In an attempt to ease the burden of the SALT Cap on their residents, a growing number of states (primarily those with higher tax rates, such as California, Massachusetts, New York, and New Jersey),5 have adopted TFW regimes. Under a typical TFWP regime, rather than having the shareholders of an entity treated as a partnership or S corporation for applicable state income tax purposes (a flow-through entity) pay the entity’s income tax on their respective tax returns, that flow-through entity may elect instead to pay state tax on its entity-level income (the TFEP).6 Because the flow-through entity (unlike its individual shareholders) is not subject to the SALT cap, the income attributed to its shareholders with respect to the entity’s income generally reflects deductions for state taxes paid by the entity. For state tax purposes, stock owners are generally entitled to a credit on their state income taxes equal to their share of the TFWP.seven When TFWP plans were first introduced, there was some uncertainty as to whether the Internal Revenue Service would challenge their deductibility for federal income tax purposes. In Notice 2020-75, issued November 9, 2020, the Internal Revenue Service announced its intention to issue proposed regulations that would generally confirm and clarify the validity of these TFWP plans.
TFWP regimes offer sellers potentially substantial tax savings on mergers and acquisitions transactions that are treated for income tax purposes as asset sales (as well as real assets). As a result, the amount of an up-payment required by S corporation sellers can be significantly reduced (and in some cases eliminated altogether), better aligning sellers’ after-tax goals with traditional corporate appetites. buyers for the tax basis. step by step. Although this may not be the result of all transactions, the effect of TFEP regimes (as a workaround to the SALT cap) should be considered in determining the desired structure for M&A transactions involving flow-through entities, including S corporations.
Under current law, the SALT cap is scheduled to expire for tax years beginning after January 1, 2026. The House of Representatives has passed a bill that would extend the SALT cap from 2025 to 2031.8 The same bill also proposed to increase the SALT cap from $10,000 to $80,000.9 An increase in the SALT cap may help reduce its impact on some taxpayers in the normal course. However, unless the SALT cap is completely eliminated, the benefit of TFWP regimes is expected to remain a very important factor in determining the structuring of M&A transactions involving FTEs.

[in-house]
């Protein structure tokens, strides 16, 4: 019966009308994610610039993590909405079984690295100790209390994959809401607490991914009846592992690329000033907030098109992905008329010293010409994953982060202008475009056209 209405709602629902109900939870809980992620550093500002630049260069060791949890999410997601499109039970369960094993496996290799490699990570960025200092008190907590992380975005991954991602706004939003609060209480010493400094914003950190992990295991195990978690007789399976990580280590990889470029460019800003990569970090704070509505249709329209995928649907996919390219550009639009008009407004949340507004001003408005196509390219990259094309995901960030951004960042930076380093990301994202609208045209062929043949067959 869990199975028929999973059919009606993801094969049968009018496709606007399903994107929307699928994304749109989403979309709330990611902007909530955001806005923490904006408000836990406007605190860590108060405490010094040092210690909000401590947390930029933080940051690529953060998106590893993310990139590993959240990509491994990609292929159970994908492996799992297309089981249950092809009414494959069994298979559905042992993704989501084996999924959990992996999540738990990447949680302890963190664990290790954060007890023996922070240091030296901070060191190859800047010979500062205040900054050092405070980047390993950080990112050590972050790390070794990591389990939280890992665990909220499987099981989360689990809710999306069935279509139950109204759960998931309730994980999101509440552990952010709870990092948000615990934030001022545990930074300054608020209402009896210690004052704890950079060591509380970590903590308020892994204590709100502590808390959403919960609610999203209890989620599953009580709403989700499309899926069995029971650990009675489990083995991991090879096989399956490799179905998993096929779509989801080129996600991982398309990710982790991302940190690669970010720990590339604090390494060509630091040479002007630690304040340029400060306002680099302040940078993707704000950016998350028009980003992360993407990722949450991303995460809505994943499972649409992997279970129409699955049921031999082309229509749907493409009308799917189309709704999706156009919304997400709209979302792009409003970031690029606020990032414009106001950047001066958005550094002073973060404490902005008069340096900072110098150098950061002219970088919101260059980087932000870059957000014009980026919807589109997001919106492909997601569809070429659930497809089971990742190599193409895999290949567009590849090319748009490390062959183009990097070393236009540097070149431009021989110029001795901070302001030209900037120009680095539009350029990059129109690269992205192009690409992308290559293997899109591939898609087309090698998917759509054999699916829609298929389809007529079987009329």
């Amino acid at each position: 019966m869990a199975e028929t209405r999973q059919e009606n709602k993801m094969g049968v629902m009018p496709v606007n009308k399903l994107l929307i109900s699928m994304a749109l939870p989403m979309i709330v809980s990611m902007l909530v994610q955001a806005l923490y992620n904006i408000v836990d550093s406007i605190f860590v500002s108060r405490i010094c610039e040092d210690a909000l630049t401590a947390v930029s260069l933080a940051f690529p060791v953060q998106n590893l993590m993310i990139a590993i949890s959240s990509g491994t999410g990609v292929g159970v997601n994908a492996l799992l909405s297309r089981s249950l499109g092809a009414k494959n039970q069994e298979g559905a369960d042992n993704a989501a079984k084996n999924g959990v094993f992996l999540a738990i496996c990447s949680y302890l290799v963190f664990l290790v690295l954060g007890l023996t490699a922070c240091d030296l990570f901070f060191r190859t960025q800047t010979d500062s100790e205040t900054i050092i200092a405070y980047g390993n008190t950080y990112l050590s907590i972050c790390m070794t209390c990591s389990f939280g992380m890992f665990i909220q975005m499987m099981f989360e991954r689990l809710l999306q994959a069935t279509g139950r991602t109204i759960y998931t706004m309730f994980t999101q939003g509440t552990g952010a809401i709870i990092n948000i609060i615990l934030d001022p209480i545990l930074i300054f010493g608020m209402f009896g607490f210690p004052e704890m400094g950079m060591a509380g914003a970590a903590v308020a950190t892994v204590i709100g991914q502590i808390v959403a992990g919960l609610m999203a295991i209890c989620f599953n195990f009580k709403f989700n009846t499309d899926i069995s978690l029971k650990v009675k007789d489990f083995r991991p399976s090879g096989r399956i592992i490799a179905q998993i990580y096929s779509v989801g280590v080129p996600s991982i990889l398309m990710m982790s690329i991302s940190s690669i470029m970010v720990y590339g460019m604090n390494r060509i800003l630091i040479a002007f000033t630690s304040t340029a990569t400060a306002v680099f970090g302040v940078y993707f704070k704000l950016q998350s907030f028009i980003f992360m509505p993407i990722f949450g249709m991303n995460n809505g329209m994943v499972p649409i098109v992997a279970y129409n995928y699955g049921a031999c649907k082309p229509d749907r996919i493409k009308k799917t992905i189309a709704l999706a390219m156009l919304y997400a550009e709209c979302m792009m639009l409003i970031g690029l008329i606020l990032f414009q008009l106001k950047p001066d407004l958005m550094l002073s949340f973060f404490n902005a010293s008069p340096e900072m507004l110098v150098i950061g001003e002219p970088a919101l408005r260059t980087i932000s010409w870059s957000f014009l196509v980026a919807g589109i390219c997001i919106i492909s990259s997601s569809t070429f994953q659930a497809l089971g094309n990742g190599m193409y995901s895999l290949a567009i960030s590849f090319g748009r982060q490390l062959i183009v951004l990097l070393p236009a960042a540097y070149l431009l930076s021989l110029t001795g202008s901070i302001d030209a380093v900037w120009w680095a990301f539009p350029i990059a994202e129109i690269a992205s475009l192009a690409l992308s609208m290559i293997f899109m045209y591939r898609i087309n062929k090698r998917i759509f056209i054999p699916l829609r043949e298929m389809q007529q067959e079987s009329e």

See Section 164(b)(5) of the Internal Revenue Code of 1986, as amended (the Code). As currently in effect, the SALT cap applies to tax years beginning between January 1, 2018 and December 31, 2025.
2 In the case of a target corporation that is not treated as an S corporation, the additional tax cost of a sale of assets (or a sale of shares of that corporation with an election for hybrid treatment , in the limited circumstances in which such treatments are possible) is usually far too large (compared to the net present value of the cash tax savings) for a buyer to be able to afford.
3 Unless explicitly stated otherwise, all section references are to the Code.
4 The exact mechanical steps involved in such a conversion depend on the corporate laws of the applicable state in which target S and target LLC are organized. Some states allow a conversion to a limited liability company by filing articles of conversion (or similar form), while in other states “conversion” requires amalgamation of the former target company S into a newly formed limited liability company.
5 The list of states with the current TFWP regime includes Alabama, Arizona, Arkansas, California, Colorado, Connecticut, Georgia, Idaho, Illinois, Louisiana, Maryland, Massachusetts, Michigan, Minnesota, New York, New Jersey, Oklahoma, Oregon and Rhode Island. , South Carolina and Wisconsin.
6 While most TFW regimes adopted to date require a positive election in such a regime (eg, Massachusetts, New York), application of the TFW regime in Connecticut is mandatory.
7 The credit regime varies from state to state.
8See HR 5376, 117th Congress, Rules Cmte. Print 117-18 § 137601 (as passed by the House of Representatives, November 19, 2021).
9 See id. as modified by amendment printed in H. Rept. 117 – 173.
The content of this article is intended to provide a general guide on the subject. Specialist advice should be sought regarding your particular situation.